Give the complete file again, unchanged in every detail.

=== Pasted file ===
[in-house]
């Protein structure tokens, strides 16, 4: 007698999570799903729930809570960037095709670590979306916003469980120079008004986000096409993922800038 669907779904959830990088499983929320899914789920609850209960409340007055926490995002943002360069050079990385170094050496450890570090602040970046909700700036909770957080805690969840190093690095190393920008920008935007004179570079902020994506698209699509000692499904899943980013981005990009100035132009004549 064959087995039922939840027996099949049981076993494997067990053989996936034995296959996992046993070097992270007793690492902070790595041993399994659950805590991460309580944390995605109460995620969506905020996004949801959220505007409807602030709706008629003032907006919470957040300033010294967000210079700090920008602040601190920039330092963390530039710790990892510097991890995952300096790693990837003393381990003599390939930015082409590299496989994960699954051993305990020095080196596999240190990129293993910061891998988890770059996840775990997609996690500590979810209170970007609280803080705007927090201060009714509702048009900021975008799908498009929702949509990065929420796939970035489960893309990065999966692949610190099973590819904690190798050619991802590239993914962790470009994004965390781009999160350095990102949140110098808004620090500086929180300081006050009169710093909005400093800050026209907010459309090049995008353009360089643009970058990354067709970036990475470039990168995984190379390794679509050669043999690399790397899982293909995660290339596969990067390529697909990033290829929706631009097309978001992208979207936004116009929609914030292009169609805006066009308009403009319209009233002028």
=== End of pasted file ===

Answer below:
[in-house]
């Protein structure tokens, strides 16, 4: 007698999570799903729930809570960037095709670590979306916003469980120079008004986000096409993922800038 669907779904959830990088499983929320899914789920609850209960409340007055926490995002943002360069050079990385170094050496450890570090602040970046909700700036909770957080805690969840190093690095190393920008920008935007004179570079902020994506698209699509000692499904899943980013981005990009100035132009004549 064959087995039922939840027996099949049981076993494997067990053989996936034995296959996992046993070097992270007793690492902070790595041993399994659950805590991460309580944390995605109460995620969506905020996004949801959220505007409807602030709706008629003032907006919470957040300033010294967000210079700090920008602040601190920039330092963390530039710790990892510097991890995952300096790693990837003393381990003599390939930015082409590299496989994960699954051993305990020095080196596999240190990129293993910061891998988890770059996840775990997609996690500590979810209170970007609280803080705007927090201060009714509702048009900021975008799908498009929702949509990065929420796939970035489960893309990065999966692949610190099973590819904690190798050619991802590239993914962790470009994004965390781009999160350095990102949140110098808004620090500086929180300081006050009169710093909005400093800050026209907010459309090049995008353009360089643009970058990354067709970036990475470039990168995984190379390794679509050669043999690399790397899982293909995660290339596969990067390529697909990033290829929706631009097309978001992208979207936004116009929609914030292009169609805006066009308009403009319209009233002028």